Articles | Volume 25, issue 3
Hydrol. Earth Syst. Sci., 25, 1259–1282, 2021
Hydrol. Earth Syst. Sci., 25, 1259–1282, 2021

Research article 12 Mar 2021

Research article | 12 Mar 2021

Impact of karst areas on runoff generation, lateral flow and interbasin groundwater flow at the storm-event timescale

Impact of karst areas on runoff generation, lateral flow and interbasin groundwater flow at the storm-event timescale
Martin Le Mesnil1,2,3, Roger Moussa1, Jean-Baptiste Charlier2,3, and Yvan Caballero2,3 Martin Le Mesnil et al.
  • 1LISAH, Univ. Montpellier, INRAE, IRD, Institut Agro, Montpellier, France
  • 2BRGM, Univ. Montpellier, Montpellier, France
  • 3G-eau, INRAE, CIRAD, IRD, AgroParisTech, Institut Agro, BRGM, Montpellier, France

Correspondence: Martin Le Mesnil (


Karst development influences the hydrological response of catchments. However, such an impact is poorly documented and even less quantified, especially over short scales of space and time. The aim of this article is thus to define karst influence on the different hydrological processes driving runoff generation, including interbasin groundwater flow (IGF) for elementary catchments at the storm-event timescale. IGFs are estimated at the scale of the river reach, by comparing inlet and outlet flows as well as the effective rainfall from the topographic elementary catchment. Three types of storm-event descriptors (characterizing water balance, hydrograph shape and lateral exchanges) were calculated for the 20 most important storm events of 108 stations in three French regions (Cévennes Mountains, Jura Mountains and Normandy), representative of different karst settings. These descriptors were compared and analysed according to catchment geology (karst, non-karst or mixed) and seasonality in order to explore the specific impact of karst areas on water balance, hydrograph shape, lateral exchanges and hydrogeological basin area. A statistical approach showed that, despite the variations with study areas, karst promotes (i) higher water infiltration from rivers during storm events, (ii) increased characteristic flood times and peak-flow attenuation, and (iii) lateral outflow. These influences are interpreted as mainly due to IGF loss that can be significant at the storm-event scale, representing around 50 % of discharge and 20 % of rainfall in the intermediate catchment. The spatial variability of such effects is also linked to contrasting lithology and karst occurrence. Our work thus provides a generic framework for assessing karst impact on the hydrological response of catchments to storm events; moreover, it can analyse flood-event characteristics in various hydro-climatic settings and can help with testing the influence of other physiographic parameters on runoff generation.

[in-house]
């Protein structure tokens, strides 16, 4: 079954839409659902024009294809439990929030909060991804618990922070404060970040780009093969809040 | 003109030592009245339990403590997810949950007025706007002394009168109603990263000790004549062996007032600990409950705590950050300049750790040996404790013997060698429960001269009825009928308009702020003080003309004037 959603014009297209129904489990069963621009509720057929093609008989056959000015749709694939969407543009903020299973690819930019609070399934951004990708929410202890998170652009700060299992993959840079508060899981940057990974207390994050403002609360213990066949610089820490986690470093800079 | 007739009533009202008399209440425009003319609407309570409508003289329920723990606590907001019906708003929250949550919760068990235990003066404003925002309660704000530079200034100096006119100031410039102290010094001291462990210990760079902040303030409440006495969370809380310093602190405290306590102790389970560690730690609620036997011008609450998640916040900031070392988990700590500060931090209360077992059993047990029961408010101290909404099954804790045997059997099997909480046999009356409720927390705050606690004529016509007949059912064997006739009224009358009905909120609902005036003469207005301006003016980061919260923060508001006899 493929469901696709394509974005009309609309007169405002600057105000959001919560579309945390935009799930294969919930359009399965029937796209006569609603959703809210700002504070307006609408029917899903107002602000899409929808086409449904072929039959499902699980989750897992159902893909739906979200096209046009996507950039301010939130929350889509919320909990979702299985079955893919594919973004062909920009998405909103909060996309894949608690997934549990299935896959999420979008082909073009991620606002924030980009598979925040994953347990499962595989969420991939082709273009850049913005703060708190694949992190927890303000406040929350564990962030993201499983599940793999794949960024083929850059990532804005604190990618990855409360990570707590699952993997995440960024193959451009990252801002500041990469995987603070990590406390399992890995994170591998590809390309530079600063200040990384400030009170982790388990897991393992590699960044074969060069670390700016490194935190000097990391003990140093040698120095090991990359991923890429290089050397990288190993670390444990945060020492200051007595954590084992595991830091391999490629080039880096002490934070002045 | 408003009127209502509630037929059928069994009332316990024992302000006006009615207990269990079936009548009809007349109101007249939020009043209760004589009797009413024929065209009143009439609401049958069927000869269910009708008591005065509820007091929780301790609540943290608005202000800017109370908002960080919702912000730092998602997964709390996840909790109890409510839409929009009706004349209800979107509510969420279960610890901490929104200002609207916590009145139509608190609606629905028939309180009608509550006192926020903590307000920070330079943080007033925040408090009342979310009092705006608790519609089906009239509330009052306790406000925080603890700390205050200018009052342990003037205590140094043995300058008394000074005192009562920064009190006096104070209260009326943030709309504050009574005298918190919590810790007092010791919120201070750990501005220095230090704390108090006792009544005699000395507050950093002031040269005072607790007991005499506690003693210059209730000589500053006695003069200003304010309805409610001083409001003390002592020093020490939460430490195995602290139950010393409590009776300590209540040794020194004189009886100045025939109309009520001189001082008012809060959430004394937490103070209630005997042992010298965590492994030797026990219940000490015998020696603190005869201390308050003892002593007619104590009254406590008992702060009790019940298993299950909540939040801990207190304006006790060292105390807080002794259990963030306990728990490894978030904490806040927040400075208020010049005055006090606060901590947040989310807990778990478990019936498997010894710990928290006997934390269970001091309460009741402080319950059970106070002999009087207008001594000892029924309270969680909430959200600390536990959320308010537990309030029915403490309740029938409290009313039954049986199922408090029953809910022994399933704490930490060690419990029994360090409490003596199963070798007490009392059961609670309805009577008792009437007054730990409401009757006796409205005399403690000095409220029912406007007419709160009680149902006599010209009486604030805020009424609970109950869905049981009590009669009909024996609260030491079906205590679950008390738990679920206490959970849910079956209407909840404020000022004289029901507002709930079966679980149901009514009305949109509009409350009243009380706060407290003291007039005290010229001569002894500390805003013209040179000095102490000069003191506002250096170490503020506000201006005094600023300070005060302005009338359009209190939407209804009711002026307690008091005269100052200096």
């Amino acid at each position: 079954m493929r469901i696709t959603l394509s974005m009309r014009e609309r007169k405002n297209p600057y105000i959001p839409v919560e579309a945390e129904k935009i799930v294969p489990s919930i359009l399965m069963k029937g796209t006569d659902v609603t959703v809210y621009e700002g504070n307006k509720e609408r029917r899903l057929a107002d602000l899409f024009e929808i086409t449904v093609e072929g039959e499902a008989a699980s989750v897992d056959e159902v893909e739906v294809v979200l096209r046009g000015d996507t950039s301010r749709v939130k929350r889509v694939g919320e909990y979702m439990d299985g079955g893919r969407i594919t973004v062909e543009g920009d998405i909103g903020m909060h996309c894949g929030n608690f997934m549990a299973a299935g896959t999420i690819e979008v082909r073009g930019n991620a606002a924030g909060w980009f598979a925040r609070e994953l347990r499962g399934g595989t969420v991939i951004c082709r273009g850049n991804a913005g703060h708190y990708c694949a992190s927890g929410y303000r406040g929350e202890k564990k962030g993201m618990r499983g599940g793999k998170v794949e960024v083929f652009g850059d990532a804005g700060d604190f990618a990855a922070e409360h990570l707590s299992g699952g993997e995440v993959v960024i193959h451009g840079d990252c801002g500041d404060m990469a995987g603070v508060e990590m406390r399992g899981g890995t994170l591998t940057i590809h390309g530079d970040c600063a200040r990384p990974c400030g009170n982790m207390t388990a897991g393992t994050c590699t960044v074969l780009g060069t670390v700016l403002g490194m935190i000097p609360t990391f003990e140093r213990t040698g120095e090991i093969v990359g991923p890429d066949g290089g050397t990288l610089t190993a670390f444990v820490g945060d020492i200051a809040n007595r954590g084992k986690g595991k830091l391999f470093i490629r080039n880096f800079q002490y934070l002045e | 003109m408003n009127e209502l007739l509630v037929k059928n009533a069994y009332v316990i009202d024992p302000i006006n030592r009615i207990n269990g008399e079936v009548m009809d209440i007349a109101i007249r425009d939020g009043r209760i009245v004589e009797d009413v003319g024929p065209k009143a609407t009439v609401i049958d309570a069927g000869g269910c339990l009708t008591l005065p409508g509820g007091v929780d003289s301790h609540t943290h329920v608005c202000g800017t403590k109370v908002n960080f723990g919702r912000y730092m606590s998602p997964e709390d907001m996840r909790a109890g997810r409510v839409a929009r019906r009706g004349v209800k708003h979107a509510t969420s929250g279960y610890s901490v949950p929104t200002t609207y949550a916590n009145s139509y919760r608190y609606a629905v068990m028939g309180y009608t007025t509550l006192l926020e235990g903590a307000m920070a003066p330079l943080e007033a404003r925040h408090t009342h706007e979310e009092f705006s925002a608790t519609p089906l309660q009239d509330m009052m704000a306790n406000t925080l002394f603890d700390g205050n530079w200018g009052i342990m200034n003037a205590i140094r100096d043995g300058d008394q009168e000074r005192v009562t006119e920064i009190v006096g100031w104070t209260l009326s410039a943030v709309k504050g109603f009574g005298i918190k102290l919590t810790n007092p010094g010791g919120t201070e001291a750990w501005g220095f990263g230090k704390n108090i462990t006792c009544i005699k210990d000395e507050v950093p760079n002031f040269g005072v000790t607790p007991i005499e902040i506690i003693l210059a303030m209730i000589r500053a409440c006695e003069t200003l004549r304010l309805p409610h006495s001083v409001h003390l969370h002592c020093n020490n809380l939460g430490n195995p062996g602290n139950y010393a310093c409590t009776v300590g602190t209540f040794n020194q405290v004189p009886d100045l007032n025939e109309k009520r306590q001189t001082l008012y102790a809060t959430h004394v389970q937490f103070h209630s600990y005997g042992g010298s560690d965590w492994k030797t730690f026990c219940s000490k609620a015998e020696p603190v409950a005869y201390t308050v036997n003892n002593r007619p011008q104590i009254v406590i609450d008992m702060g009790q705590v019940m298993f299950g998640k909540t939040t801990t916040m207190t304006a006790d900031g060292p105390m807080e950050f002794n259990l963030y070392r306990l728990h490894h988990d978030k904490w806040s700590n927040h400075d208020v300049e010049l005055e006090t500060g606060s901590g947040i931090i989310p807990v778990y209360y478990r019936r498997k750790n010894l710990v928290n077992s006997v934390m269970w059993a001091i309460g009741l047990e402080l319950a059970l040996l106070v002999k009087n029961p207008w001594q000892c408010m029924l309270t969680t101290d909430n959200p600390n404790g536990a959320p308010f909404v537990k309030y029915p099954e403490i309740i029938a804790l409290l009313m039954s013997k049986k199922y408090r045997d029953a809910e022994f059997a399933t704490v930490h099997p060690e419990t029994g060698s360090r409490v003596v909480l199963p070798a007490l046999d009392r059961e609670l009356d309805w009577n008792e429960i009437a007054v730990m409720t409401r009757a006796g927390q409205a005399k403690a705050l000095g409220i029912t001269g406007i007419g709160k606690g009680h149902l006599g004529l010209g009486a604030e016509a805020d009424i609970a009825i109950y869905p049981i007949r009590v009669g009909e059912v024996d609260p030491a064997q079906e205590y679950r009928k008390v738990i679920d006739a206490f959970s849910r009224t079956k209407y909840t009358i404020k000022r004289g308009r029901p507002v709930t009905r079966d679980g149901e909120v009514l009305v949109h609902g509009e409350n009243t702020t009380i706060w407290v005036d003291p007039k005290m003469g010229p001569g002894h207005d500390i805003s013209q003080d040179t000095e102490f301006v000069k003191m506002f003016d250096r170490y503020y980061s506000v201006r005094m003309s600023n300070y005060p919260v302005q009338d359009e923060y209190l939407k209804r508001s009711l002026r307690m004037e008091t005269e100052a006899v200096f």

1 Introduction

Understanding runoff generation requires a good knowledge of the different processes involved in catchment response to rainfall events, i.e. how precipitation is converted into underground, subsurface or surface flow. These processes are affected by several factors, such as the thickness and nature of soil, land use, hydrological conditions, or geology. While most of these can be documented or measured, it may be difficult to define the role of geology in a comprehensive way, especially when underground drainage networks are involved, as in karst areas. Karstification, the result of carbonate-rock dissolution, promotes infiltration and groundwater flow through enlarged fissures and voids (Bakalowicz, 2005), locally dramatically reducing drainage density on the surface and thus affecting the hydrological response of a catchment. These groundwater flows can be considered interbasin groundwater flows (IGF) if they do not return to surface within the considered catchment. IGF amplitude and sign can be linked to the area of the hydrogeological basin, which can be different from the area of the topographic one.

Karst impacts on flood processes are mostly documented through case studies. As an example, Zanon et al. (2010) showed that during a flash flood in 2007 in Slovenia, a karst area reduced flooding, which was more important in a non-karst neighbouring zone, receiving less precipitation. Likewise, Delrieu et al. (2005) observed, for an exceptional storm event in 2002, lower runoff coefficient values for the karstic catchment compared to the hard-rock catchment in the eastern zone of the Cévennes Mountains. De Waele et al. (2010) and Charlier et al. (2015, 2019) determined that, depending on the location on the river profile, karst areas could result in streamflow losses or gains due to the high spatial variability of the hydrogeological karst features. Other frequently described processes are groundwater rising, leading to reduced infiltration and important surface runoff (López-Chicano et al., 2002; Bonacci et al., 2006), and backflooding or sinkhole flooding due to conduit constriction (Maréchal et al., 2008; Bailly-Comte et al., 2009).